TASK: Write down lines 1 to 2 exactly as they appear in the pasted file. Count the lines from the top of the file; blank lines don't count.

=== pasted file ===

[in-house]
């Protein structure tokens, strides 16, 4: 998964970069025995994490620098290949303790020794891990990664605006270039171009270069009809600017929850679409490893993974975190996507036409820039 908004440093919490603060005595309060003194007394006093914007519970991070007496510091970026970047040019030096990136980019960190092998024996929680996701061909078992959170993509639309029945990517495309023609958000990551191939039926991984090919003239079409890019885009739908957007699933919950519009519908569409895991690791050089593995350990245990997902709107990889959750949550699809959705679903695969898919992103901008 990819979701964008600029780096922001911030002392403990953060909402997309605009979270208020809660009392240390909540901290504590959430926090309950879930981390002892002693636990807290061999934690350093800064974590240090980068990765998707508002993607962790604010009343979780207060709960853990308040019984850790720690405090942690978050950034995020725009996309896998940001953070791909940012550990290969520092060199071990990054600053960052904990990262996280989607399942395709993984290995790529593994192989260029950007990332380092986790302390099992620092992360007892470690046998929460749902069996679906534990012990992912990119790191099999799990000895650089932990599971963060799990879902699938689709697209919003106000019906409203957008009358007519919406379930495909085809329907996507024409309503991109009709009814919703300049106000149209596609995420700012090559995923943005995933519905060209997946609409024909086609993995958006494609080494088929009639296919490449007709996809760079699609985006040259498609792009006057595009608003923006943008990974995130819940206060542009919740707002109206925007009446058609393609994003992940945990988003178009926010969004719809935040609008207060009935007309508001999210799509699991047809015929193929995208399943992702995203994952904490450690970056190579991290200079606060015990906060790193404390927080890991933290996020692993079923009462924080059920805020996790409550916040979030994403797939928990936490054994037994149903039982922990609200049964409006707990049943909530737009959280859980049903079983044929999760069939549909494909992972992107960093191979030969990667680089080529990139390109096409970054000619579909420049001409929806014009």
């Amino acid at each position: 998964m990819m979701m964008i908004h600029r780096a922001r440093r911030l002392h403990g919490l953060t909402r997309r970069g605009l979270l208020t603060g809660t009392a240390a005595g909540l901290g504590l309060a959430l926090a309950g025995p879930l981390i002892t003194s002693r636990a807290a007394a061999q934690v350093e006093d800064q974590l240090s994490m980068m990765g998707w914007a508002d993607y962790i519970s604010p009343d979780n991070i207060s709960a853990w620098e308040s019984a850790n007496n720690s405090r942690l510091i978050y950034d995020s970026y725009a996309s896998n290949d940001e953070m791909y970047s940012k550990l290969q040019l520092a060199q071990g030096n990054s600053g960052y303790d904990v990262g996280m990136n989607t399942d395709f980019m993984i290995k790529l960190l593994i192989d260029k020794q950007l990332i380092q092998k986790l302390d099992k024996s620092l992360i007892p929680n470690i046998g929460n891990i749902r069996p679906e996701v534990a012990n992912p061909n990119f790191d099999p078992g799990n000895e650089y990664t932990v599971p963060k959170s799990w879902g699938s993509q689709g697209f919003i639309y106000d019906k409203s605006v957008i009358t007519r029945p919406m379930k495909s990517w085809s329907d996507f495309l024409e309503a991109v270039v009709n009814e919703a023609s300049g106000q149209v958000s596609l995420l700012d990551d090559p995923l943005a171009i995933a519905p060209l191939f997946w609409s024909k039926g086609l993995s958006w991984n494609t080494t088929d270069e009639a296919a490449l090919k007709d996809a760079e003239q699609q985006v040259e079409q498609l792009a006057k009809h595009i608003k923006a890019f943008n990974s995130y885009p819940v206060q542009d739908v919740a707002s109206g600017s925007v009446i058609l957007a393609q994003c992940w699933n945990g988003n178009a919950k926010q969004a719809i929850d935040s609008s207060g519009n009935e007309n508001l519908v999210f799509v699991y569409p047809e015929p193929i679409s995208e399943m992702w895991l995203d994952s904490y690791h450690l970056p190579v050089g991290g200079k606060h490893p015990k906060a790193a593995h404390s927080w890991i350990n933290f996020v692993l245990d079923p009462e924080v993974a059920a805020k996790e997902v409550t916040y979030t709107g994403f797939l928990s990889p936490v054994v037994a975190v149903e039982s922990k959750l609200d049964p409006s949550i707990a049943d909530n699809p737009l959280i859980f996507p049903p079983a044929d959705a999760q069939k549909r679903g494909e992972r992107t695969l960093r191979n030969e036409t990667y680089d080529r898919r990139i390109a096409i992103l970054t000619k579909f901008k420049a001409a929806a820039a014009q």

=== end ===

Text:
[in-house]
């Protein structure tokens, strides 16, 4: 998964970069025995994490620098290949303790020794891990990664605006270039171009270069009809600017929850679409490893993974975190996507036409820039 908004440093919490603060005595309060003194007394006093914007519970991070007496510091970026970047040019030096990136980019960190092998024996929680996701061909078992959170993509639309029945990517495309023609958000990551191939039926991984090919003239079409890019885009739908957007699933919950519009519908569409895991690791050089593995350990245990997902709107990889959750949550699809959705679903695969898919992103901008 990819979701964008600029780096922001911030002392403990953060909402997309605009979270208020809660009392240390909540901290504590959430926090309950879930981390002892002693636990807290061999934690350093800064974590240090980068990765998707508002993607962790604010009343979780207060709960853990308040019984850790720690405090942690978050950034995020725009996309896998940001953070791909940012550990290969520092060199071990990054600053960052904990990262996280989607399942395709993984290995790529593994192989260029950007990332380092986790302390099992620092992360007892470690046998929460749902069996679906534990012990992912990119790191099999799990000895650089932990599971963060799990879902699938689709697209919003106000019906409203957008009358007519919406379930495909085809329907996507024409309503991109009709009814919703300049106000149209596609995420700012090559995923943005995933519905060209997946609409024909086609993995958006494609080494088929009639296919490449007709996809760079699609985006040259498609792009006057595009608003923006943008990974995130819940206060542009919740707002109206925007009446058609393609994003992940945990988003178009926010969004719809935040609008207060009935007309508001999210799509699991047809015929193929995208399943992702995203994952904490450690970056190579991290200079606060015990906060790193404390927080890991933290996020692993079923009462924080059920805020996790409550916040979030994403797939928990936490054994037994149903039982922990609200049964409006707990049943909530737009959280859980049903079983044929999760069939549909494909992972992107960093191979030969990667680089080529990139390109096409970054000619579909420049001409929806014009």